Supreme Court Chief Justice John Roberts said Justice Ruth Bader GinsburgRuth Bader GinsburgSupreme Court to hear landmark abortion case this week Roe redux: Is 'viability' still viable as a constitutional doctrine? Yankee Doodling the media: How 'Let's Go Brandon' became a rallying cry against news bias MORE was a “jurist of historic stature” in a statement announcing her death Friday evening.
Ginsburg died of complications with pancreatic cancer at 87 years old.
“Our Nation has lost a jurist of historic stature. We at the Supreme Court have lost a cherished colleague,” Roberts said. “Today we mourn, but with confidence that future generations will remember Ruth Bader Ginsburg as we knew her -- a tireless and resolute champion of justice.”
Friday evening the nation mourned Ginsburg, a liberal firebrand who championed women’s rights throughout her career.
Ginsburg was nominated to the high court by then-President Clinton in 1993. She was the second woman to be appointed to the Supreme Court and served as a justice for more than 27 years.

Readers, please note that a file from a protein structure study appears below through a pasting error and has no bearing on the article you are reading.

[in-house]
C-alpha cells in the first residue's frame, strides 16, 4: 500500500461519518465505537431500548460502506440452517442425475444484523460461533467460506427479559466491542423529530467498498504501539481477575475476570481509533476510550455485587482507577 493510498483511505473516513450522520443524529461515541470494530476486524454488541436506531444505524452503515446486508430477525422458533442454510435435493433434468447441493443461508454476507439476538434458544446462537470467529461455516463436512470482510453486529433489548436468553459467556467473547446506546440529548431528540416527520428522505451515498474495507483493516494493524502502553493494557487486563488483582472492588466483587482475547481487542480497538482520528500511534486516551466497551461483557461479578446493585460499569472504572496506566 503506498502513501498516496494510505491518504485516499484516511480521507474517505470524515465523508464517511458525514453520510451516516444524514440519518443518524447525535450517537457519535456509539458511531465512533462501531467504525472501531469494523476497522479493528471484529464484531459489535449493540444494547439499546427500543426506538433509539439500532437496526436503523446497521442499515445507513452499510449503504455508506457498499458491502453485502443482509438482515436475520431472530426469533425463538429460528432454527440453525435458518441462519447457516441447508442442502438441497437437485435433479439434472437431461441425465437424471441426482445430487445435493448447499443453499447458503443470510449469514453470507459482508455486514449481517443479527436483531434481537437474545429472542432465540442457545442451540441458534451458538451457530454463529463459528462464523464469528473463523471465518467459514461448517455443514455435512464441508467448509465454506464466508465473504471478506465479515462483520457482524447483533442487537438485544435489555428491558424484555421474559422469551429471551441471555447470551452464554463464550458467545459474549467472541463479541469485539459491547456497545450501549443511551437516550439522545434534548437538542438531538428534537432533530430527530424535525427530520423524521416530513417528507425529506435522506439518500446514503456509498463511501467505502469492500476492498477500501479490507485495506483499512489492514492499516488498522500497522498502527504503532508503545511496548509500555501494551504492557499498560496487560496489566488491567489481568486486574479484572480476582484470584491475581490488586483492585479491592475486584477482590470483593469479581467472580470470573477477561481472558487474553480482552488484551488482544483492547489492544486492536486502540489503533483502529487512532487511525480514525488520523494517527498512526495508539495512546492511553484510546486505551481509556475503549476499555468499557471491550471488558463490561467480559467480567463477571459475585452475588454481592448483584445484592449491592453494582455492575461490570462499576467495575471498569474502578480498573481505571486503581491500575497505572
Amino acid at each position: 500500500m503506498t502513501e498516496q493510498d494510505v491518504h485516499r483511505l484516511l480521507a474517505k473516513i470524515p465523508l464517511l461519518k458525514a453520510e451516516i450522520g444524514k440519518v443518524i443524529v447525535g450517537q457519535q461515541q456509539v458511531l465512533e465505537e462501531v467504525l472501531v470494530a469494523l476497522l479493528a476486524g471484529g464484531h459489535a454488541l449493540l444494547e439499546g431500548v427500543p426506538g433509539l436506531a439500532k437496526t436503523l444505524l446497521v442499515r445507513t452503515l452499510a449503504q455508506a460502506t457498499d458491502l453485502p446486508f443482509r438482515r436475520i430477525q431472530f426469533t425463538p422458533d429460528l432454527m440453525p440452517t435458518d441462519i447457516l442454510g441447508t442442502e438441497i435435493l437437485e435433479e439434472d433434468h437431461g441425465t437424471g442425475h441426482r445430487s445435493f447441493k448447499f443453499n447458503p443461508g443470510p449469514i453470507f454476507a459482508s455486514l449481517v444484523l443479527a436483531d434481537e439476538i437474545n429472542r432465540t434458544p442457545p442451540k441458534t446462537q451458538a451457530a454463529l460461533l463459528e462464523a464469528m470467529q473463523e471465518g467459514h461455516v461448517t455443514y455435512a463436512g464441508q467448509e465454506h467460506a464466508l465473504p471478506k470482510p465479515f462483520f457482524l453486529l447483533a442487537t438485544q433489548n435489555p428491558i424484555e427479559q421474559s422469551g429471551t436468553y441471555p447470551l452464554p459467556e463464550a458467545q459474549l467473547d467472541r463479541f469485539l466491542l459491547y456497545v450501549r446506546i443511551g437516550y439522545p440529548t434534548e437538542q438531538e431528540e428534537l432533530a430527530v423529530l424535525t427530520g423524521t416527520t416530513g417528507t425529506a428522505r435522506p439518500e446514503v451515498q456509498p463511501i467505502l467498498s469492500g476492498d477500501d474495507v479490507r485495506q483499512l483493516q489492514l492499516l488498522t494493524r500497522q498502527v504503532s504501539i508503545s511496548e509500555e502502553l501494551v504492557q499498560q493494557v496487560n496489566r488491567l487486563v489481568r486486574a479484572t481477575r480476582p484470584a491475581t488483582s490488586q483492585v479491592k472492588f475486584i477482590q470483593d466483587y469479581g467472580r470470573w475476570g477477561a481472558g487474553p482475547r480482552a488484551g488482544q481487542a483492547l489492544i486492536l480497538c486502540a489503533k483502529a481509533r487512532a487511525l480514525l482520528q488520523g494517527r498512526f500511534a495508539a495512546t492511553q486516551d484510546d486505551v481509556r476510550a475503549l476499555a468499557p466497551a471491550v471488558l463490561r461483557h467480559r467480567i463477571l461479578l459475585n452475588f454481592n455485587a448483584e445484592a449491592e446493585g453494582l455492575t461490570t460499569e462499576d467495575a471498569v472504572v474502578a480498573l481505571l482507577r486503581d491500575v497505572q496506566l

Her death instantly sparked a partisan battle among lawmakers over the vacancy on the bench, which comes less than two months before Election Day.
The conservative-majority court has five conservative justices, including Roberts, and Ginsburg was one of the four liberal judges.
Senate Majority Leader Mitch McConnellAddison (Mitch) Mitchell McConnellOvernight Defense & National Security — US, Iran return to negotiating table Senate GOP blocks defense bill, throwing it into limbo On The Money — Biden stresses calm amid omicron fears MORE (R-Ky.) has said he intends to bring a nominee up for a vote in the Republican-majority Senate. Democrats are already calling to leave the seat open until next year.